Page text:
During the conference called IEEE on Computer Vision and Pattern Recognition (IEEE), there was an interesting project presented. A research project called Factorized Variational Autoencoding (FVAE), was designed to scan the face of the viewer during waching a movie.
Appropriate software allows you to analyze the data collected and determine how the audience reacts to the film or its fragments. The creators of this method, which are researchers at Disney Research, are well aware of its potential: in times when creating a film can cost hundreds of millions of dollars, knowledge of audience reactions can be invaluable.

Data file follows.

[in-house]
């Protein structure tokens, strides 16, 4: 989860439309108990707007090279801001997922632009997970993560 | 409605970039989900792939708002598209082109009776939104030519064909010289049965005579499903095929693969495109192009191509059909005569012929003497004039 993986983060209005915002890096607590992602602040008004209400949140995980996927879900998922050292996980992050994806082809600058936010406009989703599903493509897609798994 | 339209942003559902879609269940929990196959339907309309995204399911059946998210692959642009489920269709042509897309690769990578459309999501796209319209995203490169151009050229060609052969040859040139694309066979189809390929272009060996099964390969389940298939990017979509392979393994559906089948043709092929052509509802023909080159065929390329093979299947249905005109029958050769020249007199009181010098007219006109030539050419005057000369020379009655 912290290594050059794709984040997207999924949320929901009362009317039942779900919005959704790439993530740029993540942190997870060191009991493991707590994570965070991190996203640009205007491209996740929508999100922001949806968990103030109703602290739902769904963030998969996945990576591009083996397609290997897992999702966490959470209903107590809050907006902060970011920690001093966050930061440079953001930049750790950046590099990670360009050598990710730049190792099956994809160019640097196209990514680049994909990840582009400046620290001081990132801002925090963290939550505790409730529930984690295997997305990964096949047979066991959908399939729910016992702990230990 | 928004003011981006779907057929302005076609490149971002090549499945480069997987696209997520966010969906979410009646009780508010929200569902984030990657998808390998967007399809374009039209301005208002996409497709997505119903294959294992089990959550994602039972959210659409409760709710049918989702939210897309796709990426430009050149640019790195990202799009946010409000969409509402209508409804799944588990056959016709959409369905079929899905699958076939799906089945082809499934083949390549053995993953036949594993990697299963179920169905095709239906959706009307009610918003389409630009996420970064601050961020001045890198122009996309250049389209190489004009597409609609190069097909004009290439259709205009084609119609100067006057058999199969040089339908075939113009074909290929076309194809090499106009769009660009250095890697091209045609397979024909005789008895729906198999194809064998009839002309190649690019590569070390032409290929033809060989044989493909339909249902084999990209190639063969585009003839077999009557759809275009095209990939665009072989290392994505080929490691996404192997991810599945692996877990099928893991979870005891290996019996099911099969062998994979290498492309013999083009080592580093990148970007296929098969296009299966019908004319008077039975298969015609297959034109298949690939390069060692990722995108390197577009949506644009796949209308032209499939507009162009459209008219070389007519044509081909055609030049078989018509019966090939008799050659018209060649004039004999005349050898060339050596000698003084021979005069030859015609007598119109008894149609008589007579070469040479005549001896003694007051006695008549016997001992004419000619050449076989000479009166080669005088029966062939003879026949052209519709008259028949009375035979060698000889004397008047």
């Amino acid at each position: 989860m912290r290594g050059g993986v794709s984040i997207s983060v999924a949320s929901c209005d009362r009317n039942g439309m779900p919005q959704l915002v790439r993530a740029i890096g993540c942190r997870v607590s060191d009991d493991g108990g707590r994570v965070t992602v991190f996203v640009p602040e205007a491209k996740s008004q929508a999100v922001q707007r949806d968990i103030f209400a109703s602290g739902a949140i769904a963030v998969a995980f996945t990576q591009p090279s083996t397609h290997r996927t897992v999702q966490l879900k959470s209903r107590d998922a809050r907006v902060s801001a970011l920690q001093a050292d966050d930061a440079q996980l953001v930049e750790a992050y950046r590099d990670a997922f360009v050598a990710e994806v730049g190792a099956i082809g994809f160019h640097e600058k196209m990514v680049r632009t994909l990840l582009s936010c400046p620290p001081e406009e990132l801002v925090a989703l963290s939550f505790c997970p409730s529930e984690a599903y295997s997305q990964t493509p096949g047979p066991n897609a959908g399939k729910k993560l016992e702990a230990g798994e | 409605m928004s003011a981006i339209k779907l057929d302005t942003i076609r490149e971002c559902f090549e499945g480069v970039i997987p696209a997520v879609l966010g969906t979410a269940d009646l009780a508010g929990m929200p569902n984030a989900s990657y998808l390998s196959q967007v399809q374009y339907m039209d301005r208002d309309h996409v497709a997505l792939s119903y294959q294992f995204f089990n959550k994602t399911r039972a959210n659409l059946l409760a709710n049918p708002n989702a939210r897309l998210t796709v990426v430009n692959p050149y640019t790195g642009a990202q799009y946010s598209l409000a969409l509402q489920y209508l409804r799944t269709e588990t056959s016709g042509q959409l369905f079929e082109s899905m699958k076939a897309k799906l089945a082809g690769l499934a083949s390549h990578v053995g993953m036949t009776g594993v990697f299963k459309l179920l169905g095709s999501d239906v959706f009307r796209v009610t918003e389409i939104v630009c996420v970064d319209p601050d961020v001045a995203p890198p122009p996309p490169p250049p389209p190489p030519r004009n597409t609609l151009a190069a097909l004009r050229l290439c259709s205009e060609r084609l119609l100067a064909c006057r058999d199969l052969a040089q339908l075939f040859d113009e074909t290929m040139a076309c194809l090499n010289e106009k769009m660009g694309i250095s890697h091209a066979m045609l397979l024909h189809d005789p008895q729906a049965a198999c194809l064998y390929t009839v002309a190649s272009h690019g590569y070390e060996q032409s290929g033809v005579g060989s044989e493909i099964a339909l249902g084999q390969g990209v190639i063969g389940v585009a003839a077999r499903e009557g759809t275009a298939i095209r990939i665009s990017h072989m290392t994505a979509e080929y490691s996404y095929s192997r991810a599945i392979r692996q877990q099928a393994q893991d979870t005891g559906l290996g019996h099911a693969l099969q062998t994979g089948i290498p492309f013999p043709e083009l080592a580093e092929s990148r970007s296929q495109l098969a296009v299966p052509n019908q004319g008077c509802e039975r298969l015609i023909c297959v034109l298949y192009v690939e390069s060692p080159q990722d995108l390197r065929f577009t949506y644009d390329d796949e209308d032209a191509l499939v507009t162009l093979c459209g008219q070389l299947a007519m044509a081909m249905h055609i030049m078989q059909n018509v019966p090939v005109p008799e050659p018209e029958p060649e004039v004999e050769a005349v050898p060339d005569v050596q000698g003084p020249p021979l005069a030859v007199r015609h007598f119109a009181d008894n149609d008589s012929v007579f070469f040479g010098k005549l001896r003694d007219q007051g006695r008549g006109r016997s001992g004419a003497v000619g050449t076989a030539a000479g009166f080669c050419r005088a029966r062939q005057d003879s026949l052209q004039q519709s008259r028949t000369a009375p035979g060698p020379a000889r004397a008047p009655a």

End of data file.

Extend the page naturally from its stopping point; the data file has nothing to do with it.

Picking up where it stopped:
Observation of spectators, sitting in the darkness of the cinema, is possible thanks to the infrared. During the experiment, 150 videos were presented to 3179 viewers. In total reserches has collected 16 million facial expressions. The computer was used to conduct analysis. Today's scientists say they are able to not only gauge the viewer's mood, but even predict how it will change in the later part of the projection.
The complexity of these analysis is huge: there are five groups of facial muscles which are responsible for the facial mimic and their contractions, diastole and tonus. Human facial expressions vary a lot, depending on the race and cultural background, which may make it extremally difficult to assess the human's mood by the computer. It is similar to gesticulation and body language, which computer analysis will probably be the next stage of research.